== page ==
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More on Board Governance: Diversity in the Boardroom

05.12.11

The Alliance for Board Diversity released its 2010 Diversity Census on May 2, 2011.  The report, entitled “Missing Pieces: Women and Minorities on Fortune 500 Boards” (PDF), indicates that little has changed since the Alliance’s first census in 2004.  While women represent a majority of the U.S. population and racial and ethnic minorities together are over one third of the U.S. population (and growing faster than the white majority), the new census indicates that “white men continue to dominate corporate boards and have, in fact, increased their presence since 2004.”

Looking at Fortune 100 companies, the Census found that 72.9% of directors in 2010 were white men, an increase from 71.2% in 2004.  Overall, men dominated the boardroom with 82% of directors, compared to 83.1% in 2004.  The picture is even bleaker among Fortune 500 companies, where 77.6% of the directors were white men in 2010 and a total of 84.4% were men.  Only 15 Fortune 500 companies had men, women, African-Americans, Asian-Pacific Islanders, and Hispanics on their boards based on the 2010 information.

With the release of the 2010 Census, SEC Commissioner Luis A. Aguilar issued a statement bemoaning that while there are more qualified diverse board candidates than ever before, corporate boardrooms have in fact become more resistant to gender and racial/ethnic diversity.  A week earlier, Commissioner Aguilar addressed the lack of diversity in a keynote speech to the 2011 Hispanic Association of Corporate Responsibility—Corporate Directors Summit.  Speaking to the SEC’s 2009 rule regarding diversity disclosure, he pointed to the results of a recent SEC staff review.  The two primary areas of weakness identified in the disclosure were (1) a failure to disclose important information, including about a company’s “informal” diversity policy (which still requires disclosure), and (2) where there is disclosure of a policy, incomplete information regarding the evaluation of the policy’s effectiveness.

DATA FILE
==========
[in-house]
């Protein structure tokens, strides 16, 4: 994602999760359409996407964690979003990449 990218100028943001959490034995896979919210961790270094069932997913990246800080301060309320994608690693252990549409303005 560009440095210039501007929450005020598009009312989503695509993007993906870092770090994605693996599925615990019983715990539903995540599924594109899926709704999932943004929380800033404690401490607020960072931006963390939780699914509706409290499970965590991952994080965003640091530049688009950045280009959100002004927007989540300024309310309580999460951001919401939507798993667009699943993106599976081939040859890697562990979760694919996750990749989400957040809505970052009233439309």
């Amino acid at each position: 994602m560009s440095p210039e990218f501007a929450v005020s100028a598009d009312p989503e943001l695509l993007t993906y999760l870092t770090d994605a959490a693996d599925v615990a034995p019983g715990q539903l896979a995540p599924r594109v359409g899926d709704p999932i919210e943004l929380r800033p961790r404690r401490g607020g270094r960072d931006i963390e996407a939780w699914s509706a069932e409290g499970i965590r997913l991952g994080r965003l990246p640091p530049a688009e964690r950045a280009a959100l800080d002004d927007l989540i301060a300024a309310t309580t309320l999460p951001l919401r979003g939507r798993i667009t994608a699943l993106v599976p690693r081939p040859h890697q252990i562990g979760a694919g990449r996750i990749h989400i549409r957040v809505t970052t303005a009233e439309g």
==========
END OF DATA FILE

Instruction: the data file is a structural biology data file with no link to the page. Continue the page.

OUR TAKE:  Both common sense and various studies indicate that any group can benefit from diversity of experience and backgrounds among its members, and that diversity can translate into economic benefits to businesses.  Both investors and the SEC are increasingly focused on diversity.  Corporate boards cannot afford to be complacent on this issue.  And the complaint that there are no qualified diversity candidates rings hollow.  There are a variety of resources available as well as personal networks and relationships to mine for qualified diversity candidates that will enhance a corporate boardroom and benefit the company.

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